Impact of European Imperialism on Native American Indian Nations
Native American Indians –Who Are They?
Theories about the origin of Native American Indians have changed throughout the past several decades. Most recently, genetic and anthropological evidence seem to concur that most Native Americans descended from people who migrated from Siberia across the Bering Strait and walked across the land bridge through Alaska and Canada approximately 15,000 years ago.
There is much controversy about the exact time and route. Other possibilities for the origin of Native American Indians have also been proposed. Some anthropologists believe that they may have been sea men and arrived in boats. Some believe that migration was in several successive waves and then they spread out and moved into various geographic locations of North, Central and South America.
Due to physical traits of human remains that resemble Australian Aborigines, some anthropologists have hypothesized that Siberians were preceded by people from Oceania who sailed across the Pacific Ocean or by other means much earlier.
When Christopher Columbus arrived on the shores of San Salvador in the Caribbean in 1492, he believed that he had reached India. He named the indigenous people Indians. Native American is used to describe these populations today.
Generally, the value system of the Native American Indians is expressed in “four commandments from the Great Spirit”:
1. Respect Mother Earth,
2. Respect the Great Spirit,
3. Respect our fellow man and woman,
4. Respect for individual freedom (“Native American Culture”).
Contact Between Europeans and Native American Indians
European colonization of the American continent permanently changed the culture and lives of Native Americans. Some tribes, like the Arawaks of Haiti that numbered over 2,500,000, encountered Columbus and became extinct in less than 100 years. They were enslaved, raped, scalped and lynched. Many were killed in wars. They were ravaged by diseases such as measles, chicken pox and small pox to which they had no immunity. It has been estimated that over 80% of many tribes died from diseases brought by Europeans (“Native Americans”).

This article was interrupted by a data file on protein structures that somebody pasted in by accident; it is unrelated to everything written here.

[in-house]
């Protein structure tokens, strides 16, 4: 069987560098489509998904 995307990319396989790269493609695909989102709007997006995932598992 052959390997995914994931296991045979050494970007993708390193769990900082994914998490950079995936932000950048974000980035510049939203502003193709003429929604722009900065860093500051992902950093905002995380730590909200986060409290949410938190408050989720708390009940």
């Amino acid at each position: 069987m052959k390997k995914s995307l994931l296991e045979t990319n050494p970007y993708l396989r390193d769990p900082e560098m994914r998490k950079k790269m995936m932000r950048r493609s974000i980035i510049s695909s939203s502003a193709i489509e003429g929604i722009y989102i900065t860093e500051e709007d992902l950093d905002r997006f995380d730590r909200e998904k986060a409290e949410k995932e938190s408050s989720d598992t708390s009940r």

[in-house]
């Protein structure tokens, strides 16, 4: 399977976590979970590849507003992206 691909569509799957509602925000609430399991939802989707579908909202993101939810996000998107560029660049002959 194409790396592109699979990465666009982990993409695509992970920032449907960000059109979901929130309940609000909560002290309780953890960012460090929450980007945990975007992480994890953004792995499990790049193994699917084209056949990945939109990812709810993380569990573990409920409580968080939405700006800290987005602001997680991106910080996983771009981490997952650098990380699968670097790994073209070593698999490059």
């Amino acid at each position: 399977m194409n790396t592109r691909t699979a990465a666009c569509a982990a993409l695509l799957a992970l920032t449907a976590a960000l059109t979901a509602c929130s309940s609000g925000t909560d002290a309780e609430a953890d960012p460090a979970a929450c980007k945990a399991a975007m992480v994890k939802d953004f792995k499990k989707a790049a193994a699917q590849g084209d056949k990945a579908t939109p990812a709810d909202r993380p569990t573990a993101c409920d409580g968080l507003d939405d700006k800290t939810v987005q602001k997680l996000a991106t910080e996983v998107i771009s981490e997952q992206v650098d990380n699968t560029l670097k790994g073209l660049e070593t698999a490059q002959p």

When the Indians did not immediately see the advantages of the White men’s ways, children were forcibly removed from the tribes by soldiers and sent to boarding schools where they were not allowed to speak their native language. Their long hair and braids were cut off. They wore uniforms and were subjected to discipline that involved verbal and physical abuse (“Genocide of Native Americans”). The children were indoctrinated with colonial ideology, interrupting the generational transmission of cultural values. These strategies resulted in loss of cultural identity, alienation, drinking, loss of control over their destiny and relationships, violence and suicides (“Genocide of Native Americans”).
Two Tribes –The Apache and the Sioux Nations’ Humanitarian Way of Life
The Apache, the Sioux and nearly all other Native Americans take an ecological view of the Earth and perceive man in a sacred relationship with nature. To the Native American Indian, the environment is sacred, home to all life forms. The Earth must be protected, nurtured and worshipped (“Genocide of Native Americans”). Indians, in general, value cooperation, honesty, sacrifice for others, generosity, tranquility, submission and obedience (Solis, 1975). Indian spirituality lacks conflict and dualism. Their languages expresses the oneness of all things...God is Mother Earth, Corn Mother, the Great Spirit nourishes all…an invisible force that permeates the entire universe and orders the cycles of birth and death for all living things.” Further, most American Indians attribute supernatural qualities to animals, dead ancestors, heavenly bodies, geologic formations and the seasons. The world is divine.
Their name “Apache” means “fighting-men”. The Apache were warriors, masters of guerilla warfare tactics. They lived in the desert region of the southwestern United States. They would often band together with other tribes in the area to fight common enemies. The Apache lived an isolated nomadic way of life. Because the arid desert environment was so harsh and resources were scarce, most activities were focused on survival.